Mesiaki was born at home on December 28th, 2015. “He is the first born to his young parents who are still living at Mesiaki’s grandparents’ house (father’s side) while slowly trying to build their own house,” says our medical partner in Tanzania, African Mission Healthcare Foundation (AMHF). Mesiaki was born with a condition called spina bifida — a protrusion on his lower back which is growing with time. Although Mesiaki is active and breastfeeding well there is a risk that the protrusion may burst leaking cerebrospinal fluid (CSF), creating bigger health problems. Mesiaki is also at risk of developing hydrocephalus if not treated. “Mesiaki’s mother is very worried about the condition of her son,” AMHF says. “She was unable to bring him to the hospital sooner because they needed a few days to gather enough cash to travel from their village to a hospital where their baby can receive proper treatment. Mesiaki’s parents are small scale farmers; they rely on selling the little that remains after taking out what they need for food.” $1,200 will cover the cost of surgery to treat Mesiaki’s condition, and prevent future complications. After treatment, “The protrusion on Mesiaki’s back will be removed, allowing him to sleep on his back, continue with normal growth, and he will also be out of the risk of developing hydrocephalus.” “God has given us this beautiful baby and we pray that He will see him through his health problem,” Mesiaki’s mother says. “We would love to see him growing up like other children and later on live an independent life.”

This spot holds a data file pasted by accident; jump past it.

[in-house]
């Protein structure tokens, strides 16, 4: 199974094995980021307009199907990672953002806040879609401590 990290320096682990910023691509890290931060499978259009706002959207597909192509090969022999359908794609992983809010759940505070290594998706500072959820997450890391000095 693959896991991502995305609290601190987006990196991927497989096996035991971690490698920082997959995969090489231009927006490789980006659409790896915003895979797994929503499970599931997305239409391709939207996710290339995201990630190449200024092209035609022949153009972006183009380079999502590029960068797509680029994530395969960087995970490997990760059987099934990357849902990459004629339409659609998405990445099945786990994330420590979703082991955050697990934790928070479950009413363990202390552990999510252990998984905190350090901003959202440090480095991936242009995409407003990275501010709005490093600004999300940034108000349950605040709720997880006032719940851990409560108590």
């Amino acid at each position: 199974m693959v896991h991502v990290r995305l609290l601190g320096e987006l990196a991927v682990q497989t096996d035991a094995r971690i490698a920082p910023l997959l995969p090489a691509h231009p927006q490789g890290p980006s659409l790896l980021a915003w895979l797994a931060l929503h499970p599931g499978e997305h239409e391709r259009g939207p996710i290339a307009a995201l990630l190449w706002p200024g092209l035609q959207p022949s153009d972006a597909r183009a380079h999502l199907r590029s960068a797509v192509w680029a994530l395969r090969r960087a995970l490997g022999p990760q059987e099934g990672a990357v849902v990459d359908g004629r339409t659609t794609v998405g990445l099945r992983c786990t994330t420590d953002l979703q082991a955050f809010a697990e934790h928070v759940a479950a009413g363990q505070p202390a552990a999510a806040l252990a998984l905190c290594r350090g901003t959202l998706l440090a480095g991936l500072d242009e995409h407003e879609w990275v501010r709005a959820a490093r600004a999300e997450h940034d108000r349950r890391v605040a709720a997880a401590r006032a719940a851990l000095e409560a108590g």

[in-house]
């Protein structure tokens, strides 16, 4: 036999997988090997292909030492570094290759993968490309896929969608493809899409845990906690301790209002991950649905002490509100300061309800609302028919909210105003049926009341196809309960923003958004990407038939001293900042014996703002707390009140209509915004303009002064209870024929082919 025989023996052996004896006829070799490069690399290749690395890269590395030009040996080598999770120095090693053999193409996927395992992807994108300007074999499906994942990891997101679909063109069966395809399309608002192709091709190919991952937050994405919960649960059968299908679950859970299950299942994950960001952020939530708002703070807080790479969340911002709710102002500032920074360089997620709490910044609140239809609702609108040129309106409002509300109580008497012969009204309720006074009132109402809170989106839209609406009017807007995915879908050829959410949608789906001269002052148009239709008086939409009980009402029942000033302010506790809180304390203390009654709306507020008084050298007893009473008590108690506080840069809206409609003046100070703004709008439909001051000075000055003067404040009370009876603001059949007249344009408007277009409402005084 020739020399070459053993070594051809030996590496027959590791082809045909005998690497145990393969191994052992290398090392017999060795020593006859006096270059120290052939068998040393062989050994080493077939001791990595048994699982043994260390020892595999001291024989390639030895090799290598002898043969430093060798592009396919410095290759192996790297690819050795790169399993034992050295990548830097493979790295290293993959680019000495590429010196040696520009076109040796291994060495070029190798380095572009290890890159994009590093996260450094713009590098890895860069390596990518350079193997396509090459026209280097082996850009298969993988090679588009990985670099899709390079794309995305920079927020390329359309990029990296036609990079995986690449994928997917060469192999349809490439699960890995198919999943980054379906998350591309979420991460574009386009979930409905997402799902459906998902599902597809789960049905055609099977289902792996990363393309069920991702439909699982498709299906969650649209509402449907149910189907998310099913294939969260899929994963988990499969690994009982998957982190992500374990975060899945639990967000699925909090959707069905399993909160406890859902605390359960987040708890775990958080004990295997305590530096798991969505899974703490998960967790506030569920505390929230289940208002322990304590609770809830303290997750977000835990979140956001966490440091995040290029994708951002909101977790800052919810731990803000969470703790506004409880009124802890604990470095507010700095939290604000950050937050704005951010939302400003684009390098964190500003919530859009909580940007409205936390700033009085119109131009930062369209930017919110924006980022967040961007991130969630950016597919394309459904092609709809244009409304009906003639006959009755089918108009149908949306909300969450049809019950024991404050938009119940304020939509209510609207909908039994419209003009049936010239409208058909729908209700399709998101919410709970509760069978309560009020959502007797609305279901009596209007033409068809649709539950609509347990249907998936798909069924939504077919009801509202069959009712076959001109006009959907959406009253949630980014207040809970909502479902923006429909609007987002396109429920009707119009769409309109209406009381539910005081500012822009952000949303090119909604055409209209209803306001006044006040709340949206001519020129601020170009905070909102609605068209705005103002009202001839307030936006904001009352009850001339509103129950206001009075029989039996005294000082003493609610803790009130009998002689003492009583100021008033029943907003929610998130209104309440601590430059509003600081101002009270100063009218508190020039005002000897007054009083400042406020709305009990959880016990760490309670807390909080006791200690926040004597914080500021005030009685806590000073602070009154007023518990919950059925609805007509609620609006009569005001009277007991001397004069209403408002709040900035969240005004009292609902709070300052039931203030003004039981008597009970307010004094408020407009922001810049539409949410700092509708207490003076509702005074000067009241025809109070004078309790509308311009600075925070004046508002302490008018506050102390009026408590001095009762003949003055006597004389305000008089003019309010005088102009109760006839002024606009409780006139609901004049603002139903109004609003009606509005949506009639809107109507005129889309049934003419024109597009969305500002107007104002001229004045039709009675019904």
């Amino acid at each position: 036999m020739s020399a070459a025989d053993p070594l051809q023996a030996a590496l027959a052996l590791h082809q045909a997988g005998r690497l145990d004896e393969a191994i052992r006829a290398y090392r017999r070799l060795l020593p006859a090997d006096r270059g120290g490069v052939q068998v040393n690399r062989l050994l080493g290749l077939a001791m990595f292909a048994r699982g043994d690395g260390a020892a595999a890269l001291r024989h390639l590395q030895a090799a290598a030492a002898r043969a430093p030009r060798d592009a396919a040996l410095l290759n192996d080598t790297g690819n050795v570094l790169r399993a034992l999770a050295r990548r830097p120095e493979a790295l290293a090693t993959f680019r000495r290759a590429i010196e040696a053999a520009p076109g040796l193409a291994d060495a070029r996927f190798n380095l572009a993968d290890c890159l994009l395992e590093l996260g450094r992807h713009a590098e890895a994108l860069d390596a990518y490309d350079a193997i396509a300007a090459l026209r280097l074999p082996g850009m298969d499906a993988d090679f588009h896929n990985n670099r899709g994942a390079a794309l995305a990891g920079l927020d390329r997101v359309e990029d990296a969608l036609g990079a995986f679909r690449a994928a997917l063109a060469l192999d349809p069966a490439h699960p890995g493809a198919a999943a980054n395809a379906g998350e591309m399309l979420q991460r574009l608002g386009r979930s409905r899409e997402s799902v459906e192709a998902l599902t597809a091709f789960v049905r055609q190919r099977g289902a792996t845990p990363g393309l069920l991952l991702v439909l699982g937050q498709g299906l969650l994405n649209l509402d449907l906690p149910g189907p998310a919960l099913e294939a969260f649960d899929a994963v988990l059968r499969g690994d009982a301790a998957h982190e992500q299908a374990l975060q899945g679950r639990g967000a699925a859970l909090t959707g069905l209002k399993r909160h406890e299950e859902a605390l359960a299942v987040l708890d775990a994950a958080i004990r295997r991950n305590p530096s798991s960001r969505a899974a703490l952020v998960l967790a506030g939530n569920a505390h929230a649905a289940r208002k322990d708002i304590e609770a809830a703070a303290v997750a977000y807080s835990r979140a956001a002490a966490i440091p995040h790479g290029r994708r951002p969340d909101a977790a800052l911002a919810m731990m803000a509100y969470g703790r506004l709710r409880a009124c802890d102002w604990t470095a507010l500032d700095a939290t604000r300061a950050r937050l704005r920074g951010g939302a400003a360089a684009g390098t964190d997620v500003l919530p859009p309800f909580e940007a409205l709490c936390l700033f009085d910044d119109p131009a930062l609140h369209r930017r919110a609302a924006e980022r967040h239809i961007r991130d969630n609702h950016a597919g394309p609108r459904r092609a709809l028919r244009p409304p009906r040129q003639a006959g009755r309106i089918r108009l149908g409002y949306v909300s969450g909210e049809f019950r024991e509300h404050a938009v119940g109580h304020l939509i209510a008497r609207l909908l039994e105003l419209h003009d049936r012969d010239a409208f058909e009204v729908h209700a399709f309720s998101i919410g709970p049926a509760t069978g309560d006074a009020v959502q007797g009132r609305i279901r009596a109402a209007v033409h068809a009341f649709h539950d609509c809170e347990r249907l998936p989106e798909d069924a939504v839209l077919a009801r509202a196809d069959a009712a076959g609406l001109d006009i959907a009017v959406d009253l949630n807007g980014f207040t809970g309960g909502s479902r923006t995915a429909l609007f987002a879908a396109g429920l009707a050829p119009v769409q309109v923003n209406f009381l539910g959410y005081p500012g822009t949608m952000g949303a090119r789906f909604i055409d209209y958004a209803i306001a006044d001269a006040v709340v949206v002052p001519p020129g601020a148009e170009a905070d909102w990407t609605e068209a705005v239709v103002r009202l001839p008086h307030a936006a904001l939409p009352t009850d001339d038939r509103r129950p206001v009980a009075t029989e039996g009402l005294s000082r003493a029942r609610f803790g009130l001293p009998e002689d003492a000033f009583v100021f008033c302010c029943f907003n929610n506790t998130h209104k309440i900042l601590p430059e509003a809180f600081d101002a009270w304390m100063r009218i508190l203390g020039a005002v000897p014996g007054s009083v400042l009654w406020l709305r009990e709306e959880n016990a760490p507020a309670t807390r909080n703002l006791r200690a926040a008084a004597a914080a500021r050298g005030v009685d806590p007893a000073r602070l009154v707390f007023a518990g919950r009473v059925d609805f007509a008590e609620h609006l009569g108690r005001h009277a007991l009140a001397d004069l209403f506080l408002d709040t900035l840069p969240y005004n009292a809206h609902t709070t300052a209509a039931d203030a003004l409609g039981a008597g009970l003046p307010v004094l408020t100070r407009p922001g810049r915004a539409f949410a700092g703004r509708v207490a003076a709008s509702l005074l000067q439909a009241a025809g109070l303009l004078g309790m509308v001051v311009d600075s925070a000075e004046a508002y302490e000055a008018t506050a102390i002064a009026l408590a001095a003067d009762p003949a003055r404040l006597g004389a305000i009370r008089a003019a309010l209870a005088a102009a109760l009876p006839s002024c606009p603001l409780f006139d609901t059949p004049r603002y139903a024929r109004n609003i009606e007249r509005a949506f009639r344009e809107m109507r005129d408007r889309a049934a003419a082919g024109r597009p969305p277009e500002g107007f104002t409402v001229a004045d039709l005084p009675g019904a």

"I just want a healthy baby,” says the mother of Norman, a 22-month-old boy from Guatemala. Our medical partner, Wuqu’ Kawoq (WK), explains that Norman has epilepsy, a neurological disorder that induces seizures. While an estimated 65 million people in the world have epilepsy, the causes of the condition are largely unknown. Norman began experiencing convulsions when he was only three months old, and now they occur more frequently. WK continues, “Two weeks ago, Norman’s parents ran out of money to buy his anti-seizure medication. His convulsions occurred multiple times. They require a lot of energy and they leave him tired and dazed.” Without treatment, Norman will continue to have seizures—possibly with greater frequency. WK adds, “His brain may suffer damage from the seizures that could have a lasting effect, and as he gets older, it could prevent him from attending school.” Norman’s mother cares for him at home, and she is fearful of him having a seizure when she takes him with her to the market. His father works at a gas station, but he does not earn enough money to pay for Norman’s regular doctor visits and anti-seizure medication. “Norman’s family will struggle to afford his medication,” reports WK. “This will constantly be a burden for them and will also lead to him taking his medication inconsistently.” For $967, Norman will receive medication to control his seizures, lab work to identify other potential health issues, and regular doctor visits to monitor his health. “Norman’s mother will be able to tend to her normal daily tasks without fear that if she looks away her baby will start convulsing,” says WK. When he is feeling well, Norman enjoys playing with his toy cars out in his yard. With the proposed treatment, both Norman and his parents will benefit from a medical support system--diminishing the effects of his condition and giving him the opportunity to enjoy a healthy childhood.